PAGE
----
Today, though I was also seeing a deluge of rain falling incessantly beyond the warm walls of my "third place". Milk and cookies became paramount to making the day better.  I don't even know where the peanut butter and jelly thought came from.  I rarely have PB&J worthy bread sitting around.  I usually make the crunchy crusted European style bread from Artisan Bread in 5 Minutes a Day that prefers to be topped with only good butter and acompanied by a frothy cafe creme. (I happen to be married to a would-be barista that can perfectly duplicate the cafe cremes we came to love in the cafes in France.)  But there it was, I suppose the comfort factor was part of it, but as I tend to do, a simple PB&J wasn't going to do the trick.

But cookies, that would work.  Peanut butter cookies with my kids making a thumbprint and filling it with the really good European style strawberry jam I had just picked up.  It was a romantic cookie-making daydream but I was going to make it happen.  

Four Ingredients...That's All.  You have them right now.  Go look!  (As soon as you're done reading and commenting on this post, that is.)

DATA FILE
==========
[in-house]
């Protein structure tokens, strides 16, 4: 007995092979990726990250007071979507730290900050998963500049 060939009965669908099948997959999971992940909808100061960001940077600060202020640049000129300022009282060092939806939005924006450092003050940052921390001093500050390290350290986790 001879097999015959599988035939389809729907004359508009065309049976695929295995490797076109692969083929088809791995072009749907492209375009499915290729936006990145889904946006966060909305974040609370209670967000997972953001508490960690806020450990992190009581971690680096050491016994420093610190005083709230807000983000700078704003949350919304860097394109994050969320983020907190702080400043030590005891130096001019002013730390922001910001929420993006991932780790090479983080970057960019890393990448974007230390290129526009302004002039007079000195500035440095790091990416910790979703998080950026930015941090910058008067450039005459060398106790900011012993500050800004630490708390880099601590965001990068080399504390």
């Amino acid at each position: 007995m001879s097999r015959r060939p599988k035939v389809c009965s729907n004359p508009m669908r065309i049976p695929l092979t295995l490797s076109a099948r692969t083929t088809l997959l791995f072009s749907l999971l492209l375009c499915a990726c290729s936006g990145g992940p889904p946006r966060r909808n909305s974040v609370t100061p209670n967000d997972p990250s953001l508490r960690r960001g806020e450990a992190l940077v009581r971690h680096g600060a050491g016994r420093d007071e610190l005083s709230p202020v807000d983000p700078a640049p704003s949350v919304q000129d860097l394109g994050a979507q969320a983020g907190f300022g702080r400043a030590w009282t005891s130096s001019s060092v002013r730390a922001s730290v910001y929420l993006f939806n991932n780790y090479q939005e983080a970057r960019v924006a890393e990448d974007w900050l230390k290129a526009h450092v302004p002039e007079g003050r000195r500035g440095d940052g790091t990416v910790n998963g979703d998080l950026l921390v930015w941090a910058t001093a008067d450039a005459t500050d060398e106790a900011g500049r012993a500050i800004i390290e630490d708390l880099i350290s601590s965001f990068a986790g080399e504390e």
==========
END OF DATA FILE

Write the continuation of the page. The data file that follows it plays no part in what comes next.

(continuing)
CWYG Stats

CWYG Items - Peanut Butter, Eggs, sugar, jam

Peanut Butter and Jelly Thumbprint Cookies
Makes 1 1/2 -2 dozen cookies depending on how big they are.
1 cup peanut butter (chunky or smooth)
1 cup sugar (I use organic unrefined sugar which is also called evaporated cane juice)
1 egg
Strawberry jam (or whatever you like) as needed

Heat oven to 350 degrees.

Mix the peanut butter, sugar and egg in a large bowl.  Form into 1" balls and place 1" apart on a cookie sheet.  Make a thumbprint in the middle of each and fill with about 1/2 teaspoon of jam.

Bake for 10 minutes or until the edges are just starting to brown.

Tuesday, March 22, 2011

Salmon Tostadas

Fish tacos are a everyone in California.  They started in the Baja region, but they are on every taqueria menu even here in Northern California.  With grilled or sauteed fish, salsa and toppings of cabbage, avocado and a tangy Mexican crema (equivalent to sour cream) sauce they are much lighter than the carnitas and other meat offerings at Mexican restaurants.  I love them!

So I found myself with a half head of cabbage in my fridge still left from the veggie box I received on St. Patty's day (appropriate, right?).  I had made the requisite Colcannon (it was ugly and really not blog-worthy, but it filled the need in my half-Irish husband along with his Irish beer.) with part of it but not wanting to throw out anything I knew there was something else to be done with it.